Thought you might be interested in this recent email post by my good friend Frank Cohen (email@example.com):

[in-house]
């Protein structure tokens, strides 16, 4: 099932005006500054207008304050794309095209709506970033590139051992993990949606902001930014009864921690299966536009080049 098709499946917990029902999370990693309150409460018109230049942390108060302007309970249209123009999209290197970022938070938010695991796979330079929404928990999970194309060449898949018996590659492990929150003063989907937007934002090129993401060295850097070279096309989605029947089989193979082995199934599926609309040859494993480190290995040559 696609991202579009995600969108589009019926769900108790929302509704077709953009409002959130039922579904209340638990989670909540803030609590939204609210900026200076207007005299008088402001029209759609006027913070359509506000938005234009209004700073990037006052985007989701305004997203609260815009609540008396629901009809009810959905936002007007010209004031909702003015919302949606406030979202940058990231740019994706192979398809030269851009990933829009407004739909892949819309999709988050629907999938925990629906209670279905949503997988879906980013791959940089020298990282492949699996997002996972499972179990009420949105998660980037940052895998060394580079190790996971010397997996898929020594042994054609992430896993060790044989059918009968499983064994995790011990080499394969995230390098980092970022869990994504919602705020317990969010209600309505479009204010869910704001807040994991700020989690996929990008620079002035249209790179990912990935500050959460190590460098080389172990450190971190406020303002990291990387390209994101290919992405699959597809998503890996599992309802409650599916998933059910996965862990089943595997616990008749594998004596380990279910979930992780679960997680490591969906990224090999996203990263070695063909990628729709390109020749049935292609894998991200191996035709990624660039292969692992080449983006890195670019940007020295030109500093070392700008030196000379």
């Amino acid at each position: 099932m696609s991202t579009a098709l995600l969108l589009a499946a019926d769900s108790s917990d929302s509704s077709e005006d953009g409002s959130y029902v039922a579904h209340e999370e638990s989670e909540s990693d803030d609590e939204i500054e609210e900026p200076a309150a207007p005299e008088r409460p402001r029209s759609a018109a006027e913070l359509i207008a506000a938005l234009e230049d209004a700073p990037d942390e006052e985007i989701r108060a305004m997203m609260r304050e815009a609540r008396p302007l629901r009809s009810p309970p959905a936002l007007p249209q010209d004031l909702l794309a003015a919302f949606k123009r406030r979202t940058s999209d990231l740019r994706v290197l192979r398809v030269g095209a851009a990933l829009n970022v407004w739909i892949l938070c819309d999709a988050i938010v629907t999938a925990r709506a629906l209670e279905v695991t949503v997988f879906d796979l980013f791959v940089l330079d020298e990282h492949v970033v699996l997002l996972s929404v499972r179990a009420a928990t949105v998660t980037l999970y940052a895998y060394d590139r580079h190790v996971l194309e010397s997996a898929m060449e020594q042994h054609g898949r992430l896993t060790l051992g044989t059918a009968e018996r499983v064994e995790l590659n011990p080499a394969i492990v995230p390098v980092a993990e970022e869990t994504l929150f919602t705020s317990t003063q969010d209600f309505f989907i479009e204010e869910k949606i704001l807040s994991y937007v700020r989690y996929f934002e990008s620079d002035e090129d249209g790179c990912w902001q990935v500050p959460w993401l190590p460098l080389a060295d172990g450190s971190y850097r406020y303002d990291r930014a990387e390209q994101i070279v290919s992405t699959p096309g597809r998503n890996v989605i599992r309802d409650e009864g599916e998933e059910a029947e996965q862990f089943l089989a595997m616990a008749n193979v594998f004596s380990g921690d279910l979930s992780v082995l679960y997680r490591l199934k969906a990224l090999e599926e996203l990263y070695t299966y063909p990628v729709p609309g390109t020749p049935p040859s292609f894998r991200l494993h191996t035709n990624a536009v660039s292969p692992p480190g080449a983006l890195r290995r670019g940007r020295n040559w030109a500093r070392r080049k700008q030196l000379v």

I just finished reviewing a fascinating study that was published in the most recent issue of the Journal of Health Economics. In a nutshell, using a more reasonable methodology, it found that physicians not only don’t lose money on uninsured patients, in many cases, they actually make money. What was unique about this study compared to past studies is that the authors used the difference between the average insured reimbursement to uninsured reimbursement rather than the physician’s actual charge. The thinking is that, if you calculated uninsured costs as the difference between actual charge and insurance payments, you would, in many cases, show a positive cost rather than a positive revenue. For example, the researchers found that, while 25% of uninsured patients pay nothing, nearly 33% pay more than insurance pays. It found that the average uninsured payment to a physician was 50% more than Medicaid. There were lots of other eye-opening stats that got my attention. In fact, after reading the study in its entirety, I became convinced that the move towards consumer oriented healthcare may be the future for payment methodologies. If, as this study concludes, physicians can do as well, if not better on uninsured patients, the move towards dropping managed care and charging patients directly may occur very quickly.